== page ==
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It is a stout climb right from camp with much HAB and not so much riding. But we sucked up a few short sections for the TR

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We got funny looks from the hikers as you do on these sort of rides. None seemed aware there was any trail up here aside from the one going to the peak.

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The wind picked up big time as we approached the saddle and made the decision for us to skip the peak, another 900ft gain over a mile or so with full exposure

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Adding some layers we pushed on south on the Bridger Foothills Trail

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Not a huge accumulation of snow but enough to make riding tricky by hiding loose rocks

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Soon we were back on clear ground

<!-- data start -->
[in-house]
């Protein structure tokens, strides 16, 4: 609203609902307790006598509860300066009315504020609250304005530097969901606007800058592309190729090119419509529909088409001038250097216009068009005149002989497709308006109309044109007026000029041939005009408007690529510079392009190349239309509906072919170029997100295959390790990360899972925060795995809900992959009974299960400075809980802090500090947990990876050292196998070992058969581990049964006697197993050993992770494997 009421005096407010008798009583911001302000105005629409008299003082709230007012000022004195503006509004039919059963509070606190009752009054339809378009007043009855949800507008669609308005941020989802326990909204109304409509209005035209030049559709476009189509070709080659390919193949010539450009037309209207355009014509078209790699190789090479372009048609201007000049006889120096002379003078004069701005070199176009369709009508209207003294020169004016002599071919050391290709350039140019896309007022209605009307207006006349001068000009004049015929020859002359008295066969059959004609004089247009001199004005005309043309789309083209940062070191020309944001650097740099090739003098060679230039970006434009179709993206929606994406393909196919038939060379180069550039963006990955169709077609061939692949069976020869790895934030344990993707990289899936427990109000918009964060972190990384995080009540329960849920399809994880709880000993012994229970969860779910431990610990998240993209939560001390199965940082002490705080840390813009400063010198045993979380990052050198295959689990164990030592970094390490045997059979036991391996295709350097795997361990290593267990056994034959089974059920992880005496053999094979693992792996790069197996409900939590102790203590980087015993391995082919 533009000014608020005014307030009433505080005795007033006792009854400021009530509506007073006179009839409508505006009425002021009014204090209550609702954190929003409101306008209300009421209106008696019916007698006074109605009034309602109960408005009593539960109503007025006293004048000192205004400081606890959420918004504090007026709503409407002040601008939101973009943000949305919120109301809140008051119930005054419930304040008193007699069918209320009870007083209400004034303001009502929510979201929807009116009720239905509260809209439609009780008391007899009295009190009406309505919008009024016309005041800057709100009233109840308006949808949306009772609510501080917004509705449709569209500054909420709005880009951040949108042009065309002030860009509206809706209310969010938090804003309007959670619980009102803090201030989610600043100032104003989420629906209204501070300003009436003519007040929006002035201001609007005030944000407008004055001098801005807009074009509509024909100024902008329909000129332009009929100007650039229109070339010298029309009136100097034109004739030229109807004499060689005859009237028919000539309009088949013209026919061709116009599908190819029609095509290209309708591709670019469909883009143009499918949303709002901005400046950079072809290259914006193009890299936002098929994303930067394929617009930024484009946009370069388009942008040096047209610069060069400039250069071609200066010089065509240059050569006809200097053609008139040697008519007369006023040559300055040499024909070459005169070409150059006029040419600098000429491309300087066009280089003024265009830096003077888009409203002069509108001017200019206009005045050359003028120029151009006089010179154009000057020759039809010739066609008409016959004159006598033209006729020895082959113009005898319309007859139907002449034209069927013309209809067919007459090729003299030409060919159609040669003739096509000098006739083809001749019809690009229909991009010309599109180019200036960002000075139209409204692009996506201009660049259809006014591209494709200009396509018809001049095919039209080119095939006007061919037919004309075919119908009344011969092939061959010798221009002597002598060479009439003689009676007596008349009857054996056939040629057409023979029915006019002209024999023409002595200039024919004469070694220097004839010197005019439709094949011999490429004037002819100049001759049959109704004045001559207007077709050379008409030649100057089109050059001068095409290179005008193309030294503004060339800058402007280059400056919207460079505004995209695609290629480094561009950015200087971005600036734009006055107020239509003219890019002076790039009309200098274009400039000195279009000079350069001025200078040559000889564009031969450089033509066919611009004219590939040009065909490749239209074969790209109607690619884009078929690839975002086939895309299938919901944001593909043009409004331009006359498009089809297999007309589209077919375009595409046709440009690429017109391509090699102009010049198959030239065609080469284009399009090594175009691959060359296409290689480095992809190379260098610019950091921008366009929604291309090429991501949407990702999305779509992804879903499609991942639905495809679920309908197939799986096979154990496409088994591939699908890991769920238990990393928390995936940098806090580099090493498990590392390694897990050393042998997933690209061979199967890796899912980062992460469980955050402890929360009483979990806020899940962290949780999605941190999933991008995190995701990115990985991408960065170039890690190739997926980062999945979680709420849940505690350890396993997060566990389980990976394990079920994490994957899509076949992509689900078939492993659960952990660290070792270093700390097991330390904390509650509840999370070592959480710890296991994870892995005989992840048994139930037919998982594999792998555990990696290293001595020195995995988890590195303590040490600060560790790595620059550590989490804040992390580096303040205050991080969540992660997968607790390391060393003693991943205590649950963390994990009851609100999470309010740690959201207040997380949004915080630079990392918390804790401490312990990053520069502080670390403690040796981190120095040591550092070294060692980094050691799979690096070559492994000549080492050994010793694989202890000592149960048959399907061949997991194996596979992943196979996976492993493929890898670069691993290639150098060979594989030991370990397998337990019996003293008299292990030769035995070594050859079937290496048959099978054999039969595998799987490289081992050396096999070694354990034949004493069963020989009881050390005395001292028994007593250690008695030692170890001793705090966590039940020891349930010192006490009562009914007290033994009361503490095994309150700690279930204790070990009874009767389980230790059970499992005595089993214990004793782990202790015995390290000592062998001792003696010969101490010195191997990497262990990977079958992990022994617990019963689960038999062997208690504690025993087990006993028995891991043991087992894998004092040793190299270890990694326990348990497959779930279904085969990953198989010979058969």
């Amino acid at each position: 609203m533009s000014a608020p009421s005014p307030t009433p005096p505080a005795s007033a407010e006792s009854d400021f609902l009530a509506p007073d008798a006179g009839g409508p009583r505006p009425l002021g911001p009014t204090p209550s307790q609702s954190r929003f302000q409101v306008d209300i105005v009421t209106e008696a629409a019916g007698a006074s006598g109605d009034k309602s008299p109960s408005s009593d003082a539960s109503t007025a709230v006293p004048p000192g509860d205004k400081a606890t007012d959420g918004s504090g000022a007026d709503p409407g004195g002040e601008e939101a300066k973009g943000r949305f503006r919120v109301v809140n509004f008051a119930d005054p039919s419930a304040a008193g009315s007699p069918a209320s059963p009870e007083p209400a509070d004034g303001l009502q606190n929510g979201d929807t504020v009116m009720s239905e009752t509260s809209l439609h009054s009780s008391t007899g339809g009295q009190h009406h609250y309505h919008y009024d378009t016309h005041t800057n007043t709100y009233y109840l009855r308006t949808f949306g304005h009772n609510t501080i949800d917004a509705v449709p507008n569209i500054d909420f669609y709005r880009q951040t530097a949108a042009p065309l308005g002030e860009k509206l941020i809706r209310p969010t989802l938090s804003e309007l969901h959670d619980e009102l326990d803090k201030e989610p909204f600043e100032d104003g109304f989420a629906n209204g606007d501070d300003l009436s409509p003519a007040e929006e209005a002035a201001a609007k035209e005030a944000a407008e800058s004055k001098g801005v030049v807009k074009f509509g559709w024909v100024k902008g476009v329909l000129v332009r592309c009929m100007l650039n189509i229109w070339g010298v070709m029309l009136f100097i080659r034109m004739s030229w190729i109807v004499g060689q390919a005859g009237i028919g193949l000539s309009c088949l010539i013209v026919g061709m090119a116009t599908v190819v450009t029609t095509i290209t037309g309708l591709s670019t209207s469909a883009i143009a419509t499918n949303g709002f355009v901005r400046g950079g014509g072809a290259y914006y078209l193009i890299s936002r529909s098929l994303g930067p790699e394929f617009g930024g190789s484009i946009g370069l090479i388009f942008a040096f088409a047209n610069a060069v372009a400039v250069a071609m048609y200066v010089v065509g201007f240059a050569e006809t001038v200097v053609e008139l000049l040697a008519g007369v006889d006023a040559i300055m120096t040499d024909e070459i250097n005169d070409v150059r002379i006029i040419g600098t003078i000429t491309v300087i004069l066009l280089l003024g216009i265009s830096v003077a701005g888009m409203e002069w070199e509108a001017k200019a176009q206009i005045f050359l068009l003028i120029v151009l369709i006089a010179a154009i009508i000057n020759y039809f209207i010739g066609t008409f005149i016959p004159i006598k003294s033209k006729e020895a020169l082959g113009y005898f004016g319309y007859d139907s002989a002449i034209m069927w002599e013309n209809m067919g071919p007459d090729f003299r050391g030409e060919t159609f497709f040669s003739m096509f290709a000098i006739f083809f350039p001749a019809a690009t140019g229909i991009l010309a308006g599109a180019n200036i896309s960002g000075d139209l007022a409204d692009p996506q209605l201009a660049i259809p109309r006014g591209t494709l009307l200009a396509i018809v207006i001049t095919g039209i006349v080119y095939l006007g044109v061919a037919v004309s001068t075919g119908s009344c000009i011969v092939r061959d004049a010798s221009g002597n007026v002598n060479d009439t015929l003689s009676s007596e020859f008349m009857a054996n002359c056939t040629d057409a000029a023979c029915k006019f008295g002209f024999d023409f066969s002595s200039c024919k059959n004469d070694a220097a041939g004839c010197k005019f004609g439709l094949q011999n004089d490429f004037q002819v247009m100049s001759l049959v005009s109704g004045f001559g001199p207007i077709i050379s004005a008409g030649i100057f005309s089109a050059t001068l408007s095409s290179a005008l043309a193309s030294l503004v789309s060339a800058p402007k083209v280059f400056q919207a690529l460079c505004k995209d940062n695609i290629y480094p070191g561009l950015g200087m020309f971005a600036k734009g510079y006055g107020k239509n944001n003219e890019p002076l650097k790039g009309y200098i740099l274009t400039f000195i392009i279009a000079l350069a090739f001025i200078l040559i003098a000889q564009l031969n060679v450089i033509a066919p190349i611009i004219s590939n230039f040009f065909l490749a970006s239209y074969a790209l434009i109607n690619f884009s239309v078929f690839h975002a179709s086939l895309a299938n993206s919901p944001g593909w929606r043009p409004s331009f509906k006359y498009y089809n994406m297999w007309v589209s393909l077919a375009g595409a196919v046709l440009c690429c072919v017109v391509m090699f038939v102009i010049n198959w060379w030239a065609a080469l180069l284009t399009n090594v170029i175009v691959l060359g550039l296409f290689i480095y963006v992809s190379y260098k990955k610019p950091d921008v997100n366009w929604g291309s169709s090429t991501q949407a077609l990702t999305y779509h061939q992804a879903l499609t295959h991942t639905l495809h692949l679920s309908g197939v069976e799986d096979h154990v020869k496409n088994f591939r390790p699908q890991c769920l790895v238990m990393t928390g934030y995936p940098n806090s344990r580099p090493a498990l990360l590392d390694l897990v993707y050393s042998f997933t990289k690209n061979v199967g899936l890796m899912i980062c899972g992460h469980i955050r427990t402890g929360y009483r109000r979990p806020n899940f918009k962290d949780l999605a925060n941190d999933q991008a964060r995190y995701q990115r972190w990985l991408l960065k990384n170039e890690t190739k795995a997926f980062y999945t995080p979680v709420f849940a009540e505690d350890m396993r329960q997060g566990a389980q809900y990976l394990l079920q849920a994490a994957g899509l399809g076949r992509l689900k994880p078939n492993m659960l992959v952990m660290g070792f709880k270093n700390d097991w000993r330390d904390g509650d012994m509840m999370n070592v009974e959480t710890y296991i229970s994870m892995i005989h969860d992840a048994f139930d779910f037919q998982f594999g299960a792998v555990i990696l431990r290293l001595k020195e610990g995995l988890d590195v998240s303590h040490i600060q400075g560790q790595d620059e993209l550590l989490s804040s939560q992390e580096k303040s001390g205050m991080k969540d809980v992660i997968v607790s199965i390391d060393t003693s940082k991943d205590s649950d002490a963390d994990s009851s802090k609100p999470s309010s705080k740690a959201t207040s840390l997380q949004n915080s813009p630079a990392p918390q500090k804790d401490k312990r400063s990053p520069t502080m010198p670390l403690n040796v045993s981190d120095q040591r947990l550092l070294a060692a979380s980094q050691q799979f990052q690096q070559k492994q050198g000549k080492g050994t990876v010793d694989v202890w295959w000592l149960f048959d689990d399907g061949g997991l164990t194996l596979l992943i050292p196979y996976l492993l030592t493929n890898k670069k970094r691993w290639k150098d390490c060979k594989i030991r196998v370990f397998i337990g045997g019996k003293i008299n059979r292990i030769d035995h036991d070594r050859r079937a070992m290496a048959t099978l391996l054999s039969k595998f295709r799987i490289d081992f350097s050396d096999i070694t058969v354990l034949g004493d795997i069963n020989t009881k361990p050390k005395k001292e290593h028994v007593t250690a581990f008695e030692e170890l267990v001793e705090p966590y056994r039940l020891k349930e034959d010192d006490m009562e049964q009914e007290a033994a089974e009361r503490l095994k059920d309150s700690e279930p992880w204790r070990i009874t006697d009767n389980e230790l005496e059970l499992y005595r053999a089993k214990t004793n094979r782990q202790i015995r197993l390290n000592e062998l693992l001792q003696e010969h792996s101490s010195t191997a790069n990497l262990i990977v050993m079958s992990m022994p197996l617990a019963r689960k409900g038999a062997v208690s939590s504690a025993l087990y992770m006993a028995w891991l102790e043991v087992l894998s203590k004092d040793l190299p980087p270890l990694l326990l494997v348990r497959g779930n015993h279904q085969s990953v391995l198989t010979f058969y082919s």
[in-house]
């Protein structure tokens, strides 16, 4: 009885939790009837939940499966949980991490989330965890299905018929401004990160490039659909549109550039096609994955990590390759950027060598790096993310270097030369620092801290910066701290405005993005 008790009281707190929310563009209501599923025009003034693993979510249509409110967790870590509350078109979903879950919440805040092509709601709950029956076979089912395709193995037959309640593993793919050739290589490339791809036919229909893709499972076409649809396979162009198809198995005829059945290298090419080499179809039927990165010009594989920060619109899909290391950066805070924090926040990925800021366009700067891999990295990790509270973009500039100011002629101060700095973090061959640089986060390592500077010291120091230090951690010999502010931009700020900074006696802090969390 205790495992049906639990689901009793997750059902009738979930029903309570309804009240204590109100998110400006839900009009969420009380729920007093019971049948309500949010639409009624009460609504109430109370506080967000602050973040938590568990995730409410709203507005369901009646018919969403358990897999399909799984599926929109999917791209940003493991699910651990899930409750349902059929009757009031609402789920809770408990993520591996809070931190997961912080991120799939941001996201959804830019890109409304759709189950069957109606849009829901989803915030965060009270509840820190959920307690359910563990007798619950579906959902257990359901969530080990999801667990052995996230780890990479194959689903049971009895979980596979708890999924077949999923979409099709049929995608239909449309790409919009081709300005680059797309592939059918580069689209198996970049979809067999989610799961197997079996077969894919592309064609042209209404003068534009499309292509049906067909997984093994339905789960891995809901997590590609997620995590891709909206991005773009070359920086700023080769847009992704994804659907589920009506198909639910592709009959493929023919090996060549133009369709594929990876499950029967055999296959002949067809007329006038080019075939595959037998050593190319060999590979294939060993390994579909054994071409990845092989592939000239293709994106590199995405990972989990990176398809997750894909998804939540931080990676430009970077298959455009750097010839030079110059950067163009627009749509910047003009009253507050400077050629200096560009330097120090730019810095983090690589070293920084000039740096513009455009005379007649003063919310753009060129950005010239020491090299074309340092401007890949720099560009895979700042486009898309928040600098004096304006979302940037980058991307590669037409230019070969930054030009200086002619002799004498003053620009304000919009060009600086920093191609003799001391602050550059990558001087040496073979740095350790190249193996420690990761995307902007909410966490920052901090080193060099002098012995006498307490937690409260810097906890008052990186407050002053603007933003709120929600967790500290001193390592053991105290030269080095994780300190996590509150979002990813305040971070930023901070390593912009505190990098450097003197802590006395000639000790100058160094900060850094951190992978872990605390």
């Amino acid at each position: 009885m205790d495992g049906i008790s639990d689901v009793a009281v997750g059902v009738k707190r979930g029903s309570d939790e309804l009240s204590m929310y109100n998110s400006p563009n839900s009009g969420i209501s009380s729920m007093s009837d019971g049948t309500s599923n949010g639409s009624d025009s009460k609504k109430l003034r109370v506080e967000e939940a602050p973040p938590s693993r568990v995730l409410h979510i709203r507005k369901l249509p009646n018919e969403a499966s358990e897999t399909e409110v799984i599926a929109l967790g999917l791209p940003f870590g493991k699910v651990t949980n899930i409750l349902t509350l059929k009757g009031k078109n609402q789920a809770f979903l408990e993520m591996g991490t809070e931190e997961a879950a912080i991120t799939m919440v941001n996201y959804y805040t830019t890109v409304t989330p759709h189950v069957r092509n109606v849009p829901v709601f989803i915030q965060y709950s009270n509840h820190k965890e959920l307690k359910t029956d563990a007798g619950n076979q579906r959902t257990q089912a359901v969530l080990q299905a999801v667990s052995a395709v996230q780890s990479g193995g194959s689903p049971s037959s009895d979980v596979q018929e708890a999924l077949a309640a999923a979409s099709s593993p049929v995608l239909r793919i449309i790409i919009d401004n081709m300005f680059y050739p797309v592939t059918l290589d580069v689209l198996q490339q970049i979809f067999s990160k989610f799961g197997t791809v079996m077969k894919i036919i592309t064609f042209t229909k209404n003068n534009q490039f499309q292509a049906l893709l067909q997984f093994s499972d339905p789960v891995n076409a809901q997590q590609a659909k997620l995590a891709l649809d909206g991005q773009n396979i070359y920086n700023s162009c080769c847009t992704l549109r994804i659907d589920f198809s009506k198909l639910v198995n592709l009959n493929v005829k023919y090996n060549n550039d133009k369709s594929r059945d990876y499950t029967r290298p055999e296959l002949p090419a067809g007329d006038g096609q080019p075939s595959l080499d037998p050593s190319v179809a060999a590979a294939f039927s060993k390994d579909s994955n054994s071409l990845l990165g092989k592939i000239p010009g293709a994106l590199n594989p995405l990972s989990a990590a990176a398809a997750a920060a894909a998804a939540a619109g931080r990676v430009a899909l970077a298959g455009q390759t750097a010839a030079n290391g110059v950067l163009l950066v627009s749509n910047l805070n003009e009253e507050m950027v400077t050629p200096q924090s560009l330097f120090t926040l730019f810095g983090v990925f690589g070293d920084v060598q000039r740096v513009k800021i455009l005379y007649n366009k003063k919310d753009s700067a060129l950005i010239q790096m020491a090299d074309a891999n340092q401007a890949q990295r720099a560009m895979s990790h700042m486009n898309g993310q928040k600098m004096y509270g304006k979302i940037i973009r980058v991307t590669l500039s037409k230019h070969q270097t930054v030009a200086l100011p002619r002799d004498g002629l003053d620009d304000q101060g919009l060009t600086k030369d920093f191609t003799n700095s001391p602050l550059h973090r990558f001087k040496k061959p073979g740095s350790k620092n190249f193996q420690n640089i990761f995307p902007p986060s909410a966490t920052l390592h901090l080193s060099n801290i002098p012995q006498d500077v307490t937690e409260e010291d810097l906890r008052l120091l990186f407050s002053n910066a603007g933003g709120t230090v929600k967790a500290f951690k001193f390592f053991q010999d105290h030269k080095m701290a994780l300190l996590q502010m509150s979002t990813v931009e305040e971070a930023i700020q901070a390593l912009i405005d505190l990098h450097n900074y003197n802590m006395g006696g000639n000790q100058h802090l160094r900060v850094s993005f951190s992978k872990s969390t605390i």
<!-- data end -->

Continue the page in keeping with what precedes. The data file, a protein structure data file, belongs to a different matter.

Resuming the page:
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As we got toward the first descent our tires started picking up mud. Should have known the trail up there would get a bit sticky when wet. It made for a few interesting moments and we had to walk down a couple slick sections, but mostly it was ok.

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406 staring down the Devil’s Crotch. Yeah the sidehill was pretty steep with narrow trail. Definitely didn’t want to fall

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Switchbacks were mostly fun. This is a moto trail and some were a bit torn up which made things interesting

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Great views

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The trail stays high up on the valley wall for what seems like ages and then traverses along through the trees